“The Conjuring” is the 2013 supernatural horror movie from director James Wan and is based on the real-life investigation by Ed and Lorraine Warren. The film is yet another haunted house movie, but its 70s style, strong leads and brilliant directing put this film far above its contemporaries. For those who don’t know the film’s fairly basic plot, here it is. A family of seven move into an old farmhouse and soon are faced with sinister paranormal phenomena. They call in Ed and Lorraine Warren to investigate and (along with their assistant and a skeptical cop) the two unveil the goings-on of the house even at the risk of their own family.
The characters of the Ed and Lorraine stand out in the movie compared to the rest of the fairly bland characters. This is mostly due to the authenticity of the performances in portraying the real-life people, but also because they are unique characters in modern day horror movies. You can connect to them the same way you can the family, because they are people too. However they are above the average victim in that they know what’s going on and they can deal with it. It’s a fine line between hero and average joe that I’ve never really seen in a horror film before. Are they perfect? Of course not. The conflict between them over Lorraine’s safety feels quite forced after a while, but it doesn’t detract from the movie at all and frankly, I would be happy to see these characters again in a sequel.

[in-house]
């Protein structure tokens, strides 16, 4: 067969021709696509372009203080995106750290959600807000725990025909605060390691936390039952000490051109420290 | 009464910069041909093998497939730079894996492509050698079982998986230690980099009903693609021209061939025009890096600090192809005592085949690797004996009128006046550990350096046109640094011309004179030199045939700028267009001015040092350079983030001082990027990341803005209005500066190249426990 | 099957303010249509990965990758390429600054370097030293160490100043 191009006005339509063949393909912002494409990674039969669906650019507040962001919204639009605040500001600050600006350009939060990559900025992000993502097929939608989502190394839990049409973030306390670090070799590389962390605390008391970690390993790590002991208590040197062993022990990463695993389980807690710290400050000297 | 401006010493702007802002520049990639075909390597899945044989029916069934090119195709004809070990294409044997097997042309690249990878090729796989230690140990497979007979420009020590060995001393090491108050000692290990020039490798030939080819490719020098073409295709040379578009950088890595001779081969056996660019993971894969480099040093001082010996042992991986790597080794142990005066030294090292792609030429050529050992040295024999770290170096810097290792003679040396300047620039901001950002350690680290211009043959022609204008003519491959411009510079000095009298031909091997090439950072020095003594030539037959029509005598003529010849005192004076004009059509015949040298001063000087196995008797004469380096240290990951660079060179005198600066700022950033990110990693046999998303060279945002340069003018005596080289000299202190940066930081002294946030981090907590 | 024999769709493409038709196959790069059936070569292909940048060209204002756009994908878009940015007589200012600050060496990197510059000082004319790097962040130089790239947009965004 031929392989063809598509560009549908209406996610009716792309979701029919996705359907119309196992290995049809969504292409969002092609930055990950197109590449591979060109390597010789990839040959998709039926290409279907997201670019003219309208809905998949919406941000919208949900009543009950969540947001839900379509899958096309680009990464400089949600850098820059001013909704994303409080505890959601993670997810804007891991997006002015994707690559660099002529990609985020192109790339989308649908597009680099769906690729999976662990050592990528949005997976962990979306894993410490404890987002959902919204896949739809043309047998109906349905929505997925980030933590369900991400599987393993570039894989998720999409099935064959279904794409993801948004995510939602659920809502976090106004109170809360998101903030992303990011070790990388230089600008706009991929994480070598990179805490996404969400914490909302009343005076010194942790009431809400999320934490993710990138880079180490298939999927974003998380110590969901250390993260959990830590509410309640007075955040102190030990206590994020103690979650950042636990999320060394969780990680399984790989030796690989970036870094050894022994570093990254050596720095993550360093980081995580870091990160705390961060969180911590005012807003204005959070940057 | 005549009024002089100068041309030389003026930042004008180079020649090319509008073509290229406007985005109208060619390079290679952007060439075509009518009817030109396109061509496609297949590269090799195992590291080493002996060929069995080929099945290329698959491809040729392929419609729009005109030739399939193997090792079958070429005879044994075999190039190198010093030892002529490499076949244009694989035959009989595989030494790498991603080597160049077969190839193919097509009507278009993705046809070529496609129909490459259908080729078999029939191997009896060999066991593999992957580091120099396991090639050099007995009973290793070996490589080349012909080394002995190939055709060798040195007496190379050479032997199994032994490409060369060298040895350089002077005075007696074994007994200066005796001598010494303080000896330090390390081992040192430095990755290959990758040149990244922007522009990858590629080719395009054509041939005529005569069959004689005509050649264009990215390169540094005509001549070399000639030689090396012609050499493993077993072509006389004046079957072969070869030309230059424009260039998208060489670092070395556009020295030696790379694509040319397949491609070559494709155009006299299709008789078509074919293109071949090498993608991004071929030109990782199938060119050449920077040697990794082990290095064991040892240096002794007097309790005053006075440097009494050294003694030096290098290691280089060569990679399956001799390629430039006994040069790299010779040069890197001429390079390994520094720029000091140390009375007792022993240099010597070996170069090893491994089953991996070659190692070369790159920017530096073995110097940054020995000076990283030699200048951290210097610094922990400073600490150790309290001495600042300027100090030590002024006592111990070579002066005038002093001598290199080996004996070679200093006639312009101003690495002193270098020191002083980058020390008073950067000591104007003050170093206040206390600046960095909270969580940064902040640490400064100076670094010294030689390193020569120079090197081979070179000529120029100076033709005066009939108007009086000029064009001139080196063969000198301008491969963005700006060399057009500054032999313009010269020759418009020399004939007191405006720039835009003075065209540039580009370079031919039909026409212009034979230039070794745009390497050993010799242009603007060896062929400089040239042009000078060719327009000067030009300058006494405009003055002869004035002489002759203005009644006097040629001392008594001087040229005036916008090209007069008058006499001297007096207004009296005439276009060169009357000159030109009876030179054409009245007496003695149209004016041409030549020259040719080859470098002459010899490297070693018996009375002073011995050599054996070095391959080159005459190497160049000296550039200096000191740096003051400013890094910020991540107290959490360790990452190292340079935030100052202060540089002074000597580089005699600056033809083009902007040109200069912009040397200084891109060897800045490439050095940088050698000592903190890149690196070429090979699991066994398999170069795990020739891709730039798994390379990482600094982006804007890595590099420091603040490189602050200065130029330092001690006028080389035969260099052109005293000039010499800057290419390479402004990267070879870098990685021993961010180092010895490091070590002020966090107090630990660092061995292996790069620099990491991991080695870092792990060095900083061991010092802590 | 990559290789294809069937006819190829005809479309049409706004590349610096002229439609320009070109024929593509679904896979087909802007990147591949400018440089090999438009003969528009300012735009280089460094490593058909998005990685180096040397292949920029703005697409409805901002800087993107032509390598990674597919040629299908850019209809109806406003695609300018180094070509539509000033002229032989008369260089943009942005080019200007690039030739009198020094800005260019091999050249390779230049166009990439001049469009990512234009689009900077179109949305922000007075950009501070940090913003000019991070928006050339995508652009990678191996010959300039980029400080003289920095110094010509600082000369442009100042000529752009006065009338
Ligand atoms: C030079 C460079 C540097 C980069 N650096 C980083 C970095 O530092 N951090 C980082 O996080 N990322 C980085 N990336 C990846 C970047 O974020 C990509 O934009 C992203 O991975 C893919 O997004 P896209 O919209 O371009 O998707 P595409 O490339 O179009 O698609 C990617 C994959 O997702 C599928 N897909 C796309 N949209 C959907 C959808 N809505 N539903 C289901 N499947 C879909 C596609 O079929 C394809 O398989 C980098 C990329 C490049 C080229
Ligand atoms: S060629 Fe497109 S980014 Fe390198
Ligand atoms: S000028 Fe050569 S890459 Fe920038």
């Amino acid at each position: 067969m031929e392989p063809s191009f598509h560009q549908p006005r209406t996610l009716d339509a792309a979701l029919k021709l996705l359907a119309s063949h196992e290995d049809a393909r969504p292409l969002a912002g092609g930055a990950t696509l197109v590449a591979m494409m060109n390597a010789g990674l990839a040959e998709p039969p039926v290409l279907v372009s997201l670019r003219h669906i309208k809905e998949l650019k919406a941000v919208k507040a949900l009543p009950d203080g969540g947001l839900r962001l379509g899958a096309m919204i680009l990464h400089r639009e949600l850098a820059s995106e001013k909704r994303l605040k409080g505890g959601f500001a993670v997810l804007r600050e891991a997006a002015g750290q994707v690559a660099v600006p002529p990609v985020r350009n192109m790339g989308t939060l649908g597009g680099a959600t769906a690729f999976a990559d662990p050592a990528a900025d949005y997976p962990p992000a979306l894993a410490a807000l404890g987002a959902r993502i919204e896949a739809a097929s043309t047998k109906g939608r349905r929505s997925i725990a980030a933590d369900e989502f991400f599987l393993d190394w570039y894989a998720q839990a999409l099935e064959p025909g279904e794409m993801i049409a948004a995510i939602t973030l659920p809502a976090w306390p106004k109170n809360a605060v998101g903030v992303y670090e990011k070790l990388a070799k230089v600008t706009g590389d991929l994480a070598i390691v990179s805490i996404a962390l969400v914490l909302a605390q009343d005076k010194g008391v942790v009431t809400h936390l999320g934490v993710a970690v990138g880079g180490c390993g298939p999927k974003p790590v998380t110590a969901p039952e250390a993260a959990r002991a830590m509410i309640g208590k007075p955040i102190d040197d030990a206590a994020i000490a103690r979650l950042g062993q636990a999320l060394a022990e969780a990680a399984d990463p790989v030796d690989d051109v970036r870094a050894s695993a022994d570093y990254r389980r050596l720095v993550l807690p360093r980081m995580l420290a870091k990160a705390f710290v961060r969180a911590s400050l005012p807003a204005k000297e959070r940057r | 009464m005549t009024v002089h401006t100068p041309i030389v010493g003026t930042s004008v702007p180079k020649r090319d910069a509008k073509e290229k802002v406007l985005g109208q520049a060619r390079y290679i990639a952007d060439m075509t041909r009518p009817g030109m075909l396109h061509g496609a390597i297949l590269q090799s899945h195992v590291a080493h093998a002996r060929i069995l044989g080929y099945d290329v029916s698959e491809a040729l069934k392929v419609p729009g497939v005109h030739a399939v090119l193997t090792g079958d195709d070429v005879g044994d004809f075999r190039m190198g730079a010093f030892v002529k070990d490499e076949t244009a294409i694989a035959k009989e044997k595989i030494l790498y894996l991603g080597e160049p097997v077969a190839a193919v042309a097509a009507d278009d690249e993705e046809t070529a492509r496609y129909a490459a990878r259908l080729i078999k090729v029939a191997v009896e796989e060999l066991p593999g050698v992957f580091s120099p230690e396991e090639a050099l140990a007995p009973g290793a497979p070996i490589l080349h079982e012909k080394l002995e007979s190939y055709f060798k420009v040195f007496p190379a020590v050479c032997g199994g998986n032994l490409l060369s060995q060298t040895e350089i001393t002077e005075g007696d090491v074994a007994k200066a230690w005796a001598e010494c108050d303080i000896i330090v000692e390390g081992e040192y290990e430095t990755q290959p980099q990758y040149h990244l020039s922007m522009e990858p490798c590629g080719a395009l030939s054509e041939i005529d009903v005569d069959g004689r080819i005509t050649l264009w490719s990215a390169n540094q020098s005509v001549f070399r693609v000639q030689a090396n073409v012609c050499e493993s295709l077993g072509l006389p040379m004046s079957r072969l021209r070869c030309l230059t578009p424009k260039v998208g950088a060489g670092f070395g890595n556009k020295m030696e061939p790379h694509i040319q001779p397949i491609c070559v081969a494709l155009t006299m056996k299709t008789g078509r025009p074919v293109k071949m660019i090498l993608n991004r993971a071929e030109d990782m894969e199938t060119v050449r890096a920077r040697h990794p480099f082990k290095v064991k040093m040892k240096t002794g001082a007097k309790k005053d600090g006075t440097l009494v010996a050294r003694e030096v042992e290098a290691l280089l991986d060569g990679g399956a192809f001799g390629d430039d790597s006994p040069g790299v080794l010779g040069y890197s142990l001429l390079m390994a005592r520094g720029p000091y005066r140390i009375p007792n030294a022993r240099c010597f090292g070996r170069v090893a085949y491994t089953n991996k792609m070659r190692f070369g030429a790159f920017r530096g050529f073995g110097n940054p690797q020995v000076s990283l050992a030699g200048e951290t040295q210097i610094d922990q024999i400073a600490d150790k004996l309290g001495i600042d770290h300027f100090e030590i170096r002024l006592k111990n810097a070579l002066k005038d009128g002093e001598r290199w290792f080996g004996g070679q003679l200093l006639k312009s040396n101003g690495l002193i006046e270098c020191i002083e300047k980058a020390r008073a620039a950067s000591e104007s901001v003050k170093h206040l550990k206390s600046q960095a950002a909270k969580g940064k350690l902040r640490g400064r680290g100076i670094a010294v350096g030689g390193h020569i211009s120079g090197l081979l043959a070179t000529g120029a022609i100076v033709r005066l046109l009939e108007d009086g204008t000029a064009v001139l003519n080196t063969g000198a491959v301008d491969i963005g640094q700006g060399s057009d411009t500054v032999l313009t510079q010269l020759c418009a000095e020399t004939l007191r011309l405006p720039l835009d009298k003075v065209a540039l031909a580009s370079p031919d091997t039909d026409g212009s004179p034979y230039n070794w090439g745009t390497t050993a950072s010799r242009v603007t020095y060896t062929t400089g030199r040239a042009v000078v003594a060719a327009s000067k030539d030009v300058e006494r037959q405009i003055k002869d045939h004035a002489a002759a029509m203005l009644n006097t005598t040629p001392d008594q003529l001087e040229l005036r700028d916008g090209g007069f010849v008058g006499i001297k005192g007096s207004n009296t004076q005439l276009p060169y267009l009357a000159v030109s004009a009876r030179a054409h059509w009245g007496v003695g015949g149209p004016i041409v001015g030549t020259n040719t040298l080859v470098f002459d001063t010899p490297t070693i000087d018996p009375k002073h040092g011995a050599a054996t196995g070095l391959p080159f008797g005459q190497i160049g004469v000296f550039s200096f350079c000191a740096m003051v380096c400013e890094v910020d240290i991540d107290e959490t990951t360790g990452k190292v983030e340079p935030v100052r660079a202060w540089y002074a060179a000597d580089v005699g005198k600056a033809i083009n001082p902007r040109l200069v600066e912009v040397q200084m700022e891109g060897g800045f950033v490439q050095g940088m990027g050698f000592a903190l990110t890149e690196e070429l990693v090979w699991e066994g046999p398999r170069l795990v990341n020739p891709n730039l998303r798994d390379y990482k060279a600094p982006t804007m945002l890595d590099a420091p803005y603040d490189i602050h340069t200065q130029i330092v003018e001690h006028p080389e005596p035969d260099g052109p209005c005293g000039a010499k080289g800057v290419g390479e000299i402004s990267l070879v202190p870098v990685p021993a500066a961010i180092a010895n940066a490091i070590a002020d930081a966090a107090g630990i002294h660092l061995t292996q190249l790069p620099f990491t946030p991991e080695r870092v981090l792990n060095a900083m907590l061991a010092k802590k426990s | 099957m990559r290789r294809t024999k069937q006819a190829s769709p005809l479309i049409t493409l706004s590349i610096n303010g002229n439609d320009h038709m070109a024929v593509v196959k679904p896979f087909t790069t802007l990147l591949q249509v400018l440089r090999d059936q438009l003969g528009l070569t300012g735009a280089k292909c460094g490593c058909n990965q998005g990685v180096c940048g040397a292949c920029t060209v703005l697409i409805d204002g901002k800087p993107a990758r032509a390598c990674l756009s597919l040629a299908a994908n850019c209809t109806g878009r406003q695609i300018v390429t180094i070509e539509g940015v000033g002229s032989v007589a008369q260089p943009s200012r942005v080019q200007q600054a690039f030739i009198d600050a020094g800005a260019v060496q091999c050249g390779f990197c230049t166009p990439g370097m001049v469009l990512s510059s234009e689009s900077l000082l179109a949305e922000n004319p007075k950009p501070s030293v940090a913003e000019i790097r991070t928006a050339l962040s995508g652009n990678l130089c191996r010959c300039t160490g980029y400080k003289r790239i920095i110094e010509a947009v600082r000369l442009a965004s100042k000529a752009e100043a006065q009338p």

The rest of the characters are all fairly bland, but have enough characteristics to them that they don’t feel like cardboard cutouts. Rather it feels like we just don’t know them well enough. The performances all around are fair, but nothing outstanding. The kids do a good job for being child actors, with the exception of a few spotty scenes. The father under-acts, often times feeling a touch too stoic and the mother is actually fairly good, especially when comparing the two sides of her performance. The cop and the assistant make good comic relief, but also serve their purpose and don’t feel shoved in (a mistake many other movies make).
In fact, everything in this movie, at least on an initial viewing, seems to have a purpose. The exposition is given fairly well, told through a brilliant opening sequence as well as college lectures. College lectures are a commonplace tool for exposition, foreshadowing, or laying the groundwork for symbolism, but the difference here is that it doesn’t feel forced when watching it. The lectures play into the plot, as well as give insight into character backgrounds and this helps them fit seamlessly into the movie. The character interactions and paranormal trickery all play on older ones to either push the plot along or provide a sense of dread. For example, a line of dialogue from the middle of the movie may provide a crucial plot point later in the movie, and a ghostly sighting in a bedroom will give you inordinate amounts of dread the next time the characters wander in there. In this way the movie feels almost too neat, like it tricked you into thinking it was developing characters when really it was just servicing the plot. But of course, you are so in awe of how all the pieces fit together that you forgive this misgiving.